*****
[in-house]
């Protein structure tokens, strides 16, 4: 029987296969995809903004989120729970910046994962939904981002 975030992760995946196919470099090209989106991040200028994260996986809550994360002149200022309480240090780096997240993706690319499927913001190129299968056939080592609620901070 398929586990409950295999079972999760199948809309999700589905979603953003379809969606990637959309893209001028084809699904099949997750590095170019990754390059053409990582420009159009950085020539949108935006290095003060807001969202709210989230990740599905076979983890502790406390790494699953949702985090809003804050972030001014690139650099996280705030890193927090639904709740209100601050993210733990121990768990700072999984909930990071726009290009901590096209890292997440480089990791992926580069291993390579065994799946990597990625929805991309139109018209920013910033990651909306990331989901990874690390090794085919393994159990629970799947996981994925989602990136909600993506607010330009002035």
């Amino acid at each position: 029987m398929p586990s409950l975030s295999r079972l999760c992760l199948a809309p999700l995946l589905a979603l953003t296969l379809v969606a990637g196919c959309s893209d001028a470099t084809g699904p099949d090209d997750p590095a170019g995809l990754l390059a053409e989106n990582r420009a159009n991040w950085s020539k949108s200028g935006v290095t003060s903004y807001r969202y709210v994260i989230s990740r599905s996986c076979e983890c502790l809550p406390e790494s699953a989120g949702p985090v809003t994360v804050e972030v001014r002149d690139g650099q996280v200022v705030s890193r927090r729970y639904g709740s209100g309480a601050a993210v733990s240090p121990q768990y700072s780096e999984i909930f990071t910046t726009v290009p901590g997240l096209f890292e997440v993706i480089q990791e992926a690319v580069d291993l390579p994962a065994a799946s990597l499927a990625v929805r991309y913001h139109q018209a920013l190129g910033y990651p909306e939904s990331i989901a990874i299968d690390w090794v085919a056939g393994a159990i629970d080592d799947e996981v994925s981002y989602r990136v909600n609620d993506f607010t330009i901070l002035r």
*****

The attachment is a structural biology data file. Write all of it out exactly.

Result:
[in-house]
């Protein structure tokens, strides 16, 4: 029987296969995809903004989120729970910046994962939904981002 975030992760995946196919470099090209989106991040200028994260996986809550994360002149200022309480240090780096997240993706690319499927913001190129299968056939080592609620901070 398929586990409950295999079972999760199948809309999700589905979603953003379809969606990637959309893209001028084809699904099949997750590095170019990754390059053409990582420009159009950085020539949108935006290095003060807001969202709210989230990740599905076979983890502790406390790494699953949702985090809003804050972030001014690139650099996280705030890193927090639904709740209100601050993210733990121990768990700072999984909930990071726009290009901590096209890292997440480089990791992926580069291993390579065994799946990597990625929805991309139109018209920013910033990651909306990331989901990874690390090794085919393994159990629970799947996981994925989602990136909600993506607010330009002035």
């Amino acid at each position: 029987m398929p586990s409950l975030s295999r079972l999760c992760l199948a809309p999700l995946l589905a979603l953003t296969l379809v969606a990637g196919c959309s893209d001028a470099t084809g699904p099949d090209d997750p590095a170019g995809l990754l390059a053409e989106n990582r420009a159009n991040w950085s020539k949108s200028g935006v290095t003060s903004y807001r969202y709210v994260i989230s990740r599905s996986c076979e983890c502790l809550p406390e790494s699953a989120g949702p985090v809003t994360v804050e972030v001014r002149d690139g650099q996280v200022v705030s890193r927090r729970y639904g709740s209100g309480a601050a993210v733990s240090p121990q768990y700072s780096e999984i909930f990071t910046t726009v290009p901590g997240l096209f890292e997440v993706i480089q990791e992926a690319v580069d291993l390579p994962a065994a799946s990597l499927a990625v929805r991309y913001h139109q018209a920013l190129g910033y990651p909306e939904s990331i989901a990874i299968d690390w090794v085919a056939g393994a159990i629970d080592d799947e996981v994925s981002y989602r990136v909600n609620d993506f607010t330009i901070l002035r």